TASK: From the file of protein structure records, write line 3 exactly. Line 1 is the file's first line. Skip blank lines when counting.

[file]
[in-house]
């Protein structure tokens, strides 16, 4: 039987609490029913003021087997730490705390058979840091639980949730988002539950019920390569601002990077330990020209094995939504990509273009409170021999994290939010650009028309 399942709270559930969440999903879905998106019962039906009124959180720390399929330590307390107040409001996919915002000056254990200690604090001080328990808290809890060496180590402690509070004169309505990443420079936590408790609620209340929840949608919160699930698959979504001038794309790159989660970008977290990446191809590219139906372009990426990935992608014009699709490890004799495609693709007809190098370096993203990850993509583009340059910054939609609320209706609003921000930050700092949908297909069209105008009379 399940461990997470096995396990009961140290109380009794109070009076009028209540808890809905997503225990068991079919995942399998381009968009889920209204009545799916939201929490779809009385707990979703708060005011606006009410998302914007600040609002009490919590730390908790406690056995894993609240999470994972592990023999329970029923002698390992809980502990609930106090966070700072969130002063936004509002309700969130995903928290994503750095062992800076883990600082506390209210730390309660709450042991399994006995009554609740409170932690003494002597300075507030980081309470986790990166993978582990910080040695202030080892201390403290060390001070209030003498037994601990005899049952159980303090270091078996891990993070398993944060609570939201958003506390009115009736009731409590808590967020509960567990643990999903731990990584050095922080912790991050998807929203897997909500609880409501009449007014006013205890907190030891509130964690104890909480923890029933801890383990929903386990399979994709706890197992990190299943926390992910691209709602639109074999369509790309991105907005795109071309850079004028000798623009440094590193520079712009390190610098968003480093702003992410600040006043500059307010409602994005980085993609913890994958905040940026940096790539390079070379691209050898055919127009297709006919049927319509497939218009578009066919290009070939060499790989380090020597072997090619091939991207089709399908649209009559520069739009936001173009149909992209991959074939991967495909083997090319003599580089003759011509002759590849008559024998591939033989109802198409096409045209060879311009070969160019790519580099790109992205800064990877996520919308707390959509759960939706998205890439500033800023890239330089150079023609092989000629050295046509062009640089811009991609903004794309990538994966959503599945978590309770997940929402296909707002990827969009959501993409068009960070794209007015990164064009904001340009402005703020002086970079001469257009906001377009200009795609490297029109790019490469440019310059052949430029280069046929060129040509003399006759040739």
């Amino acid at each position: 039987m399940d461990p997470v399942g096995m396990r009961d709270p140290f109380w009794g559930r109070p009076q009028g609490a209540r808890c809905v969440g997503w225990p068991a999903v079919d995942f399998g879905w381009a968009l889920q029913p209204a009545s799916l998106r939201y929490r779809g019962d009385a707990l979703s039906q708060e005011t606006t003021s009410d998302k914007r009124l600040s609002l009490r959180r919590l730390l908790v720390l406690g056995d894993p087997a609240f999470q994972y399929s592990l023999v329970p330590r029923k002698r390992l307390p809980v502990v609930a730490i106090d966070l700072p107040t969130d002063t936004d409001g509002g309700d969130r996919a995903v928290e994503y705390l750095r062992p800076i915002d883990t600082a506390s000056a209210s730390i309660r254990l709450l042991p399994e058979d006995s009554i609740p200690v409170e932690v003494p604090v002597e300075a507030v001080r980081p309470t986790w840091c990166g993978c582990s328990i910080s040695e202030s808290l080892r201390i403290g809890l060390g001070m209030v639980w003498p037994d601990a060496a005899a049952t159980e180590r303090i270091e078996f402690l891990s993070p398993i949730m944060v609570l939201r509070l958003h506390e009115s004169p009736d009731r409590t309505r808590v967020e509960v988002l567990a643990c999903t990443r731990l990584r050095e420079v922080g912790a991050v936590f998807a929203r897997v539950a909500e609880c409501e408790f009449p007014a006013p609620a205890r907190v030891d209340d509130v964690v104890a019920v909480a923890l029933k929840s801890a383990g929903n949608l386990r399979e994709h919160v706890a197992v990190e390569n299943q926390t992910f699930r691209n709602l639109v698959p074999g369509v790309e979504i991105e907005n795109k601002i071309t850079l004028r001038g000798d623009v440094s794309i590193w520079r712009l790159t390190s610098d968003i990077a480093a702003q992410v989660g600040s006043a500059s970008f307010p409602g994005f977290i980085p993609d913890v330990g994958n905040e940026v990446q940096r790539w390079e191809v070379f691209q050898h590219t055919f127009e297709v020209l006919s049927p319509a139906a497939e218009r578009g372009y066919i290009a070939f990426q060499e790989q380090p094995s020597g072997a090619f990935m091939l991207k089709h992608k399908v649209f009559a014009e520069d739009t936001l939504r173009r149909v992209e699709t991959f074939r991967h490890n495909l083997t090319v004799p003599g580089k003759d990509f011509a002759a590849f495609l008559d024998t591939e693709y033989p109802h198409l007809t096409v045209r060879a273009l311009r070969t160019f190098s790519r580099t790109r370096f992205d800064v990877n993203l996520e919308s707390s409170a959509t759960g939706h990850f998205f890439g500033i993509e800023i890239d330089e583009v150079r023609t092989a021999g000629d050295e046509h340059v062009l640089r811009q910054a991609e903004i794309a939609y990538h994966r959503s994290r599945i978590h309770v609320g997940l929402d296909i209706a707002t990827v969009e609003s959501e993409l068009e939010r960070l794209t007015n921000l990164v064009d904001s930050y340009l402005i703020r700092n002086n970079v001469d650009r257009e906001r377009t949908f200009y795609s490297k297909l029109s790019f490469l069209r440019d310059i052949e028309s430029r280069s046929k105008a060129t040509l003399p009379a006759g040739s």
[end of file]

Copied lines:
């Amino acid at each position: 039987m399940d461990p997470v399942g096995m396990r009961d709270p140290f109380w009794g559930r109070p009076q009028g609490a209540r808890c809905v969440g997503w225990p068991a999903v079919d995942f399998g879905w381009a968009l889920q029913p209204a009545s799916l998106r939201y929490r779809g019962d009385a707990l979703s039906q708060e005011t606006t003021s009410d998302k914007r009124l600040s609002l009490r959180r919590l730390l908790v720390l406690g056995d894993p087997a609240f999470q994972y399929s592990l023999v329970p330590r029923k002698r390992l307390p809980v502990v609930a730490i106090d966070l700072p107040t969130d002063t936004d409001g509002g309700d969130r996919a995903v928290e994503y705390l750095r062992p800076i915002d883990t600082a506390s000056a209210s730390i309660r254990l709450l042991p399994e058979d006995s009554i609740p200690v409170e932690v003494p604090v002597e300075a507030v001080r980081p309470t986790w840091c990166g993978c582990s328990i910080s040695e202030s808290l080892r201390i403290g809890l060390g001070m209030v639980w003498p037994d601990a060496a005899a049952t159980e180590r303090i270091e078996f402690l891990s993070p398993i949730m944060v609570l939201r509070l958003h506390e009115s004169p009736d009731r409590t309505r808590v967020e509960v988002l567990a643990c999903t990443r731990l990584r050095e420079v922080g912790a991050v936590f998807a929203r897997v539950a909500e609880c409501e408790f009449p007014a006013p609620a205890r907190v030891d209340d509130v964690v104890a019920v909480a923890l029933k929840s801890a383990g929903n949608l386990r399979e994709h919160v706890a197992v990190e390569n299943q926390t992910f699930r691209n709602l639109v698959p074999g369509v790309e979504i991105e907005n795109k601002i071309t850079l004028r001038g000798d623009v440094s794309i590193w520079r712009l790159t390190s610098d968003i990077a480093a702003q992410v989660g600040s006043a500059s970008f307010p409602g994005f977290i980085p993609d913890v330990g994958n905040e940026v990446q940096r790539w390079e191809v070379f691209q050898h590219t055919f127009e297709v020209l006919s049927p319509a139906a497939e218009r578009g372009y066919i290009a070939f990426q060499e790989q380090p094995s020597g072997a090619f990935m091939l991207k089709h992608k399908v649209f009559a014009e520069d739009t936001l939504r173009r149909v992209e699709t991959f074939r991967h490890n495909l083997t090319v004799p003599g580089k003759d990509f011509a002759a590849f495609l008559d024998t591939e693709y033989p109802h198409l007809t096409v045209r060879a273009l311009r070969t160019f190098s790519r580099t790109r370096f992205d800064v990877n993203l996520e919308s707390s409170a959509t759960g939706h990850f998205f890439g500033i993509e800023i890239d330089e583009v150079r023609t092989a021999g000629d050295e046509h340059v062009l640089r811009q910054a991609e903004i794309a939609y990538h994966r959503s994290r599945i978590h309770v609320g997940l929402d296909i209706a707002t990827v969009e609003s959501e993409l068009e939010r960070l794209t007015n921000l990164v064009d904001s930050y340009l402005i703020r700092n002086n970079v001469d650009r257009e906001r377009t949908f200009y795609s490297k297909l029109s790019f490469l069209r440019d310059i052949e028309s430029r280069s046929k105008a060129t040509l003399p009379a006759g040739s």